Life Insurance: Going Without Might Cost You

As the economy struggles, nearly a third of U.S. households are going without life insurance coverage – which may be a bad idea.

About 35 million U.S. households do not have life insurance, according to industry-funded research firm LIMRA.
That’s up from 24 million households, or 22% of the economy, without coverage in 2004. It also represents the highest percentage in more than four decades. Why are people going without life insurance?  Half of the respondents to the latest LIMRA survey said they needed more life insurance but just can’t afford it right now. Another reason for declining life insurance is less availability. Employers have scaled back or eliminated coverage. This has forced individuals to buy their own life insurance. However, many people, it appears, just don’t know where to go to get help doing so.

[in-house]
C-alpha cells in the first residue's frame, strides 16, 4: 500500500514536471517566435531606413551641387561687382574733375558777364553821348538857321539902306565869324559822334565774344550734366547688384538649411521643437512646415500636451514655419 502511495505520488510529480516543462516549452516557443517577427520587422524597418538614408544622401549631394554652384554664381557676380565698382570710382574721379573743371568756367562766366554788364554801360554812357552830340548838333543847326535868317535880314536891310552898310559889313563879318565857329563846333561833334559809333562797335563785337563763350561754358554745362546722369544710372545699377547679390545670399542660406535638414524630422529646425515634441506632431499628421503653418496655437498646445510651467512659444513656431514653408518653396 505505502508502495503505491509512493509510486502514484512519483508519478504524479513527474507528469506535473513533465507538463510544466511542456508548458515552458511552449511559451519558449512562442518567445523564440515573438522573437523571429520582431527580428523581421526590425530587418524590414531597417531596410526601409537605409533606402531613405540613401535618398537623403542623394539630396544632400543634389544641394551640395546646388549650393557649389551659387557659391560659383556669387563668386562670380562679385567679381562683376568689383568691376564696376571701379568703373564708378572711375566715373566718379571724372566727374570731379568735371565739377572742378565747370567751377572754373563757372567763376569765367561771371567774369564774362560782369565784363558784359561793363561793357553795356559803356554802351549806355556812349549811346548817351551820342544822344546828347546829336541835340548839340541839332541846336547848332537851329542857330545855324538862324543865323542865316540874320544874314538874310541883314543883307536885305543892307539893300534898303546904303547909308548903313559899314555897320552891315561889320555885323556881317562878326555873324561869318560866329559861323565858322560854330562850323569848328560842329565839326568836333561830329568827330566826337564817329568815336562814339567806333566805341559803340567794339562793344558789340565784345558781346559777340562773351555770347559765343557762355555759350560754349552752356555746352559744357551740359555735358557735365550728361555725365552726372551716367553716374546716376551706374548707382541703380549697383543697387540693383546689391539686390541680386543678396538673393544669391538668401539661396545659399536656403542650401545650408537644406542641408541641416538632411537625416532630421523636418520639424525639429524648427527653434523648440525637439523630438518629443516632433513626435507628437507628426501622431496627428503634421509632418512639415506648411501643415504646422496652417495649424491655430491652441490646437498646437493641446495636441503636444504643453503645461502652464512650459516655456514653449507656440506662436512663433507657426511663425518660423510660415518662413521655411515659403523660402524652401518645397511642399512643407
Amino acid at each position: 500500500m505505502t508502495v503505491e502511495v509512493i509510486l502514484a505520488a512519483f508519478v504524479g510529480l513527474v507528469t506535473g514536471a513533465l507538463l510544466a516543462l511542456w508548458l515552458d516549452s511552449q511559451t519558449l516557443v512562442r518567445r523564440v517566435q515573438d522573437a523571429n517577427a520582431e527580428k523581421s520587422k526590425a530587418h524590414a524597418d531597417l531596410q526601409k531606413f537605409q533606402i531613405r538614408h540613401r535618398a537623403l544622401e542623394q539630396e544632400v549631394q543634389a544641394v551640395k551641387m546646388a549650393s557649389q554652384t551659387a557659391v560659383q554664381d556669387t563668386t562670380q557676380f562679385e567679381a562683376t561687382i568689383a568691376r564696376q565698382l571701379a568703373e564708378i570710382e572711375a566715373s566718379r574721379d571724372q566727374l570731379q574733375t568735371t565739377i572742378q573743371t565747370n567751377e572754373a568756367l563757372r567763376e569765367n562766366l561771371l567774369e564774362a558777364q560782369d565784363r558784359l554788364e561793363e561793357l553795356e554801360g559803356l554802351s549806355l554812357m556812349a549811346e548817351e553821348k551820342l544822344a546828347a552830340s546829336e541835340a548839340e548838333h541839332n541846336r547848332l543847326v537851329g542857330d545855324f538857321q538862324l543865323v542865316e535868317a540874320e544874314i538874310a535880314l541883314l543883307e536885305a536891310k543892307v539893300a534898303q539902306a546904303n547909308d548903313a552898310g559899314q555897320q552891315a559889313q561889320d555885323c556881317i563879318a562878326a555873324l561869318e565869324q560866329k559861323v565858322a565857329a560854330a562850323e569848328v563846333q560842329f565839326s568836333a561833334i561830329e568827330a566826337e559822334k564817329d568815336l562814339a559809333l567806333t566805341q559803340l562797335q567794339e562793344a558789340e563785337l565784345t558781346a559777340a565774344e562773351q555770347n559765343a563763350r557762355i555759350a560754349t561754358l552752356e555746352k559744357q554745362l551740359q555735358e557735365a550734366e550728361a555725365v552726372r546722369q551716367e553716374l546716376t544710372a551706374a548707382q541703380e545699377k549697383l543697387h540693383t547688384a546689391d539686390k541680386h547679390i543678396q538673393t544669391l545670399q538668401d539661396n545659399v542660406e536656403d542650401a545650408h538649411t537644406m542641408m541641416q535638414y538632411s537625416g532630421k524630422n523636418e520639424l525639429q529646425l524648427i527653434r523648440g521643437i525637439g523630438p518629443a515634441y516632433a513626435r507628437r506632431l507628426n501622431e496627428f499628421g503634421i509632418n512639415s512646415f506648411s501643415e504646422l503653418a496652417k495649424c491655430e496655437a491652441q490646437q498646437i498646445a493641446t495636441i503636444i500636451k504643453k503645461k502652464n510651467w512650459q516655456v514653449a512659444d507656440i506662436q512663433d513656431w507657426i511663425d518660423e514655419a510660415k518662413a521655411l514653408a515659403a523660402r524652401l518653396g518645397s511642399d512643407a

The number of company-affiliated life insurance agents has dropped by nearly one-third since the 1970s, according to LIMRA. And, the LIMRA study notes, almost eight in 10 households don’t have an insurance agent.  As a result, the percentage of households with life insurance outside of an employer-sponsored plan dropped from 50% in 2004 to 44% today.

But going without life insurance isn’t a good idea for many people – namely those who have dependents.

For example, among households with children under 18, four in 10 survey respondents said they would have trouble meeting immediate living expenses if the primary wage earner died. Three in 10 would have trouble after several months.

Your advisor can help you determine if you need life insurance – and if you do, help you purchase a policy that’s right for you based on benefits and affordability.